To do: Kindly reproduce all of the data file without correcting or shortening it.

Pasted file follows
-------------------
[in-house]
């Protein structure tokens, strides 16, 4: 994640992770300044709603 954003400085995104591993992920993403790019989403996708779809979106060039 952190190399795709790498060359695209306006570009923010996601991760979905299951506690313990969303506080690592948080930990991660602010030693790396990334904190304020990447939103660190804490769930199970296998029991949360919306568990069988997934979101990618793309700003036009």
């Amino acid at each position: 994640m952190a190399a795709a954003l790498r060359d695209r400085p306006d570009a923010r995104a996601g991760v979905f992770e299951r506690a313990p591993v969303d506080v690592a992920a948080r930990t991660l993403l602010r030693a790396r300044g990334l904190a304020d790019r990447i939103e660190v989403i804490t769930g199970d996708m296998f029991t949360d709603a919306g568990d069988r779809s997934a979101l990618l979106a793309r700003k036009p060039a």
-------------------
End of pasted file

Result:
[in-house]
């Protein structure tokens, strides 16, 4: 994640992770300044709603 954003400085995104591993992920993403790019989403996708779809979106060039 952190190399795709790498060359695209306006570009923010996601991760979905299951506690313990969303506080690592948080930990991660602010030693790396990334904190304020990447939103660190804490769930199970296998029991949360919306568990069988997934979101990618793309700003036009």
């Amino acid at each position: 994640m952190a190399a795709a954003l790498r060359d695209r400085p306006d570009a923010r995104a996601g991760v979905f992770e299951r506690a313990p591993v969303d506080v690592a992920a948080r930990t991660l993403l602010r030693a790396r300044g990334l904190a304020d790019r990447i939103e660190v989403i804490t769930g199970d996708m296998f029991t949360d709603a919306g568990d069988r779809s997934a979101l990618l979106a793309r700003k036009p060039a």